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Thromb Haemost. 2006 Sep;96(3):348-55.

Psychological impact of testing for thrombophilic alterations.

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  • 1Department of Angiology and Blood Coagulation Marino Golinelli, S. Orsola-Malpighi Hospital, Bologna, Italy.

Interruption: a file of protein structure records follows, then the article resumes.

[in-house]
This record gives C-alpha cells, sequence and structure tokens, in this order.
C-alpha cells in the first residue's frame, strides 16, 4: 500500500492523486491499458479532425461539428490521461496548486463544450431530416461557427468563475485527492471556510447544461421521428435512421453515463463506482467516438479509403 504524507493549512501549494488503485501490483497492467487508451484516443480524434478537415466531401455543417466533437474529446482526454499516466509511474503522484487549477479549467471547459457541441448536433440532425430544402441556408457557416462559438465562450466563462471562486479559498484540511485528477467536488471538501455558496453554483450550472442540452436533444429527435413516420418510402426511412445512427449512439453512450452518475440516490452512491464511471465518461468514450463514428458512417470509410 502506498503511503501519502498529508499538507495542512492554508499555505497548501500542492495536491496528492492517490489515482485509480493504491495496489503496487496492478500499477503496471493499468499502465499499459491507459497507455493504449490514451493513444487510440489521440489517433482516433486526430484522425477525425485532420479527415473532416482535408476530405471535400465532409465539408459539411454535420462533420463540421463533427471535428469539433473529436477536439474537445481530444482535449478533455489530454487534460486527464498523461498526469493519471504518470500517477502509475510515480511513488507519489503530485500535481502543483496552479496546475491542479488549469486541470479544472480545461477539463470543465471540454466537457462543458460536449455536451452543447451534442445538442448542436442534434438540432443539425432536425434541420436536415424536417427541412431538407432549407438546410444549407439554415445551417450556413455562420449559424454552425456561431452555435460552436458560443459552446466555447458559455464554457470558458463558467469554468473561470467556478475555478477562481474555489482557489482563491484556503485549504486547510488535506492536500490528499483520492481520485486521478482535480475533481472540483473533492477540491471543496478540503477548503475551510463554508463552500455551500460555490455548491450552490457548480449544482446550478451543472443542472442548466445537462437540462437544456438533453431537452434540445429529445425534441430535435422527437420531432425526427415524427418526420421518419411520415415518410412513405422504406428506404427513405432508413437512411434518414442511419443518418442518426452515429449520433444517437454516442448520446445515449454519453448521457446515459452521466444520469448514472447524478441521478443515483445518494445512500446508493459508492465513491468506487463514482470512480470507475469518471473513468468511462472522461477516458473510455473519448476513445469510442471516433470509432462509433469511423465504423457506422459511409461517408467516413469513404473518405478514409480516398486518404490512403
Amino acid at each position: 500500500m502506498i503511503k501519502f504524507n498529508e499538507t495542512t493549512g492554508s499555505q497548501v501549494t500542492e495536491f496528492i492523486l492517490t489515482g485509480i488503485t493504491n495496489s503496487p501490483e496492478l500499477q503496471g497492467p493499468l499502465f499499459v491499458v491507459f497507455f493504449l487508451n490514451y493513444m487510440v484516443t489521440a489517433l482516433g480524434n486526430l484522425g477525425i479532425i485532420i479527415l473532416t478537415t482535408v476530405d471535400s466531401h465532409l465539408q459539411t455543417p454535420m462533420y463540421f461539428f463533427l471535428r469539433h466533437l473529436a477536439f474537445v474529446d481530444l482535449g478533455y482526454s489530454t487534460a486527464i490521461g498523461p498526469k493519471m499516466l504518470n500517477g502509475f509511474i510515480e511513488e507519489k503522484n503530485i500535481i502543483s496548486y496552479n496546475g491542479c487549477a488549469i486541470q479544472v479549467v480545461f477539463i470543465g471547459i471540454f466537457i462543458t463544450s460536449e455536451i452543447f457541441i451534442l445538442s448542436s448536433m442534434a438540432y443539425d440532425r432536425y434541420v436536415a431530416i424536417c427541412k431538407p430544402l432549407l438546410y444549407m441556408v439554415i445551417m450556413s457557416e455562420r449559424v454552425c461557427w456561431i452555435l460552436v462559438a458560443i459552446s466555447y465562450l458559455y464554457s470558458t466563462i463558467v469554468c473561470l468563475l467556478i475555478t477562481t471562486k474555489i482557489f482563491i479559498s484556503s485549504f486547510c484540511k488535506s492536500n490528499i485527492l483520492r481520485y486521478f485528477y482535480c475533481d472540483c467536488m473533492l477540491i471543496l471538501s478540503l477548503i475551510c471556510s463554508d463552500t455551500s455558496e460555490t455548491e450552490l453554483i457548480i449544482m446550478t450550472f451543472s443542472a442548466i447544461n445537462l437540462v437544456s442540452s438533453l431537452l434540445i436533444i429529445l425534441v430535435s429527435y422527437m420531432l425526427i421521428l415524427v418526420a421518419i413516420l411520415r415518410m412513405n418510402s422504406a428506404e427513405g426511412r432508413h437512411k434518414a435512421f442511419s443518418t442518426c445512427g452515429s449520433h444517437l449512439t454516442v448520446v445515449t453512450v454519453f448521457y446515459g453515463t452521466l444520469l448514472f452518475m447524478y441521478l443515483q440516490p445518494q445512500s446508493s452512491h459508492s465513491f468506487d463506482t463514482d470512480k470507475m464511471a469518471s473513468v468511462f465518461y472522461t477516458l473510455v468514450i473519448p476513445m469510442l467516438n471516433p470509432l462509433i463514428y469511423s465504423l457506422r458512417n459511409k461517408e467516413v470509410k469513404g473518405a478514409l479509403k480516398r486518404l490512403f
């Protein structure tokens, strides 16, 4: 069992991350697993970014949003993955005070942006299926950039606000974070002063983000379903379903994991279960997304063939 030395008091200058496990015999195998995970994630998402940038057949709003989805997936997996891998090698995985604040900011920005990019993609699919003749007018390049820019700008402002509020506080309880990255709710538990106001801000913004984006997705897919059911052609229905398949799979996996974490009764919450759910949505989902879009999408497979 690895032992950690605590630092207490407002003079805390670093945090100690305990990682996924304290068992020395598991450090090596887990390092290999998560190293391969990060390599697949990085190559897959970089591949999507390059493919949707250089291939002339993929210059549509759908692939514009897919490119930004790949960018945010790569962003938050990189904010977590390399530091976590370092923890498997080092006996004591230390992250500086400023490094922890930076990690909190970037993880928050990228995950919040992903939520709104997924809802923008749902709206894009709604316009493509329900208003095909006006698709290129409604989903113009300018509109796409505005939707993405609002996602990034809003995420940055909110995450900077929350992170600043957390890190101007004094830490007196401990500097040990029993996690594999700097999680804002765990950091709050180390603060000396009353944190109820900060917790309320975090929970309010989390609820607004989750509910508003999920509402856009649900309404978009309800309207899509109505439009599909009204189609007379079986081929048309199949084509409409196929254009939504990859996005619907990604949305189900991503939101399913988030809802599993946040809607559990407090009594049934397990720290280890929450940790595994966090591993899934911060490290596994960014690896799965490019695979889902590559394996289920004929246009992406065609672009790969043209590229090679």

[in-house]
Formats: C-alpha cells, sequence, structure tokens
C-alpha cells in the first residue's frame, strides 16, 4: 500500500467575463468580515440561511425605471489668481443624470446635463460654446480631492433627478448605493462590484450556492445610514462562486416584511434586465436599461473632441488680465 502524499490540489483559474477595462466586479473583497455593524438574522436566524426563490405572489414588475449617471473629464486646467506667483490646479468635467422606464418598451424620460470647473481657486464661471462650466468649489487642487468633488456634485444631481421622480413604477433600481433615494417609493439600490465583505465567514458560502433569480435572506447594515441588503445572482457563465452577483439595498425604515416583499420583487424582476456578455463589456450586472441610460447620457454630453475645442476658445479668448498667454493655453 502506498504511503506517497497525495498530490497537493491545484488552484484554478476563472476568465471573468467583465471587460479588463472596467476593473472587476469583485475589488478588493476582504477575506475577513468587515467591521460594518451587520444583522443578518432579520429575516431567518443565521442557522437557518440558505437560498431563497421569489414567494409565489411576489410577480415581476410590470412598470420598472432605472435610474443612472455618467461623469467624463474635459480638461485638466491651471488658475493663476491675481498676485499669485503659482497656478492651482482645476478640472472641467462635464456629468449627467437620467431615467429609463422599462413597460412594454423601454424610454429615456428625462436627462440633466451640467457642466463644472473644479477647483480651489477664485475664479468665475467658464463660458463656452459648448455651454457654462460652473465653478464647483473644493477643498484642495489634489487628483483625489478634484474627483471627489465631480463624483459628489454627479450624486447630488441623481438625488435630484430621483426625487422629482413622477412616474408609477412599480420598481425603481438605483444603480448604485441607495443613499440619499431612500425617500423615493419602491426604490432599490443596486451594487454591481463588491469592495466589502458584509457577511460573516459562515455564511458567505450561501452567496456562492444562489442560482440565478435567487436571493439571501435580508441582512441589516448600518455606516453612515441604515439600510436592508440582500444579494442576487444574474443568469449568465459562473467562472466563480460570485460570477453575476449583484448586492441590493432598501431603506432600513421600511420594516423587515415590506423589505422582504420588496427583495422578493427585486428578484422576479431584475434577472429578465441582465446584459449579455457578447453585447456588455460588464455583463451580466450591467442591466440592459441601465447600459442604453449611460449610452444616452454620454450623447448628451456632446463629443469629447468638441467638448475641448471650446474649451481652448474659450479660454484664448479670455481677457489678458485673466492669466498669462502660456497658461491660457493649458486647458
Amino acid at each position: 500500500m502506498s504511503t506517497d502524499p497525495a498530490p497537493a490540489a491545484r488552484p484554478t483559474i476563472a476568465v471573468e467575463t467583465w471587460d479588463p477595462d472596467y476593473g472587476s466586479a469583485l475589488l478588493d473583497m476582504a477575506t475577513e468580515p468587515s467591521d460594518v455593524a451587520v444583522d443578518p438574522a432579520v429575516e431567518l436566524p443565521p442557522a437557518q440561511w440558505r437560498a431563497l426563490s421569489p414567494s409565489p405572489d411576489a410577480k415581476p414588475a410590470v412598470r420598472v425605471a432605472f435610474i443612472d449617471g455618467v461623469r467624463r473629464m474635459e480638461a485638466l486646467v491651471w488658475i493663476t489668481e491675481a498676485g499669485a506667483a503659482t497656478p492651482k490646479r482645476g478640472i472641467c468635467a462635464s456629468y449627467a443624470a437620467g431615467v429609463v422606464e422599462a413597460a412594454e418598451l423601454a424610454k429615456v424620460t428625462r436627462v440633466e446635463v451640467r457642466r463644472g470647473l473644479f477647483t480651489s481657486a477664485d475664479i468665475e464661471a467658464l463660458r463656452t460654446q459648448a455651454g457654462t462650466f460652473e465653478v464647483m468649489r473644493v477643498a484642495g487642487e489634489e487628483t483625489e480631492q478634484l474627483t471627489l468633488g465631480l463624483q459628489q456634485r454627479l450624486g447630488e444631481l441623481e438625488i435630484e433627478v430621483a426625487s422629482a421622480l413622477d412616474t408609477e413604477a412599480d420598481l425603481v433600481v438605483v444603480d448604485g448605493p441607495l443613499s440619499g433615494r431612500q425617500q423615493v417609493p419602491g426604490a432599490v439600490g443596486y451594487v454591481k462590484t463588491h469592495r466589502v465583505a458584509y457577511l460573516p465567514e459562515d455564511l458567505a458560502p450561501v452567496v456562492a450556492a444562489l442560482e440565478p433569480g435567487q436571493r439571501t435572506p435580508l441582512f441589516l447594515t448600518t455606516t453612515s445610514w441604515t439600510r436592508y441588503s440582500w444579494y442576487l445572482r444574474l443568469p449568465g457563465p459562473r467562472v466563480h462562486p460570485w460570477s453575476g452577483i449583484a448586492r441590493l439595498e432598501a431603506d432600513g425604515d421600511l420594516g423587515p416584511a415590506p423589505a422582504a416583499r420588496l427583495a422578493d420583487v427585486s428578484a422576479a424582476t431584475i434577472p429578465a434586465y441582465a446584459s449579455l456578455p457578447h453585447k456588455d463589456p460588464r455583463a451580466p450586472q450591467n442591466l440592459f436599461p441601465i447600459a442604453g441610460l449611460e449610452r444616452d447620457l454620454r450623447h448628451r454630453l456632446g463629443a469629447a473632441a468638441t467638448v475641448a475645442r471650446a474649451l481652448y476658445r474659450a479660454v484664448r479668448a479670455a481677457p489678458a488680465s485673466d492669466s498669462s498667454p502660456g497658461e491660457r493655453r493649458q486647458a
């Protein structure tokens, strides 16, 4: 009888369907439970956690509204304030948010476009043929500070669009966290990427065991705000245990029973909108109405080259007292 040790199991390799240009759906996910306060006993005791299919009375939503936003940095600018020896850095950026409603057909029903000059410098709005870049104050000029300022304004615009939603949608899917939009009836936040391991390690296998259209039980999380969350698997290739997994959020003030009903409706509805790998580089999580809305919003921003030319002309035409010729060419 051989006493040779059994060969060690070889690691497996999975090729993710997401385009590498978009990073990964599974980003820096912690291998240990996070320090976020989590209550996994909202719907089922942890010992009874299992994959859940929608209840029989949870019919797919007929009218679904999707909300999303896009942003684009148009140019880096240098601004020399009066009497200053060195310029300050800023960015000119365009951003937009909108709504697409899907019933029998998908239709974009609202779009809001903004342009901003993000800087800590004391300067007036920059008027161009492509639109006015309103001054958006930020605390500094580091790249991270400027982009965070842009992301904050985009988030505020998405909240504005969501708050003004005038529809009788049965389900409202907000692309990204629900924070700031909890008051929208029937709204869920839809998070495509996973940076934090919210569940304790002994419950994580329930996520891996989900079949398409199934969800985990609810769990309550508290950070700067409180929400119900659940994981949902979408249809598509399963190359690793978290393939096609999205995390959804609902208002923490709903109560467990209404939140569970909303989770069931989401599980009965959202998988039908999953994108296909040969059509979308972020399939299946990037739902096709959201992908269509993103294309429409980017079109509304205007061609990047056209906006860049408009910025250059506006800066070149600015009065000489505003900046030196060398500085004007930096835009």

We investigated the psychological impact of testing for the presence of thrombophilic alterations. The enrolled subjects received counseling from a physician before blood sampling and after receiving results, with a view to provide clear information about the aim of thrombophilia screening (TS). Participants were requested to complete a pre-test questionnaire during this interview and a post-test questionnaire 20 days after receiving the TS results. One hundred ninety-seven subjects completed the pretest questionnaire and 140/197 (71.1%) returned the post-test one. The TS results were altered in 36 (25.7%, R506Q mutation n = 19; G20210A mutation n = 9; antithrombin deficiency n = 1; LAC phenomenon n = 4; hyperhomocysteinemia n = 3) and normal in 104 subjects. We assessed: perceived health status (PHS), state of anxiety, health fears, depressive reactions, moods, perceived well-being, and perceived daily-life stress. For both groups, both at pre- and post-test, none of the psychological variable scores showed significant worsening, regardless of whether TS resulted altered or normal. Anxiety significantly (p < or = 0.05) decreased at post-test in the altered group and a non-significant improvement in PHS after TS result communication was recorded in both groups. Age was an important factor in mediating psychological impact. In conclusion, diagnosis of thrombophilic alterations seems to be well accepted in the short term and TS should not be discouraged for potential adverse psychological effects. However, the psychological impact over a longer period of receiving altered results needs to be further investigated. The relationship between absence of adverse psychological reactions and quality of counseling program provided before and after TS should also be investigated.

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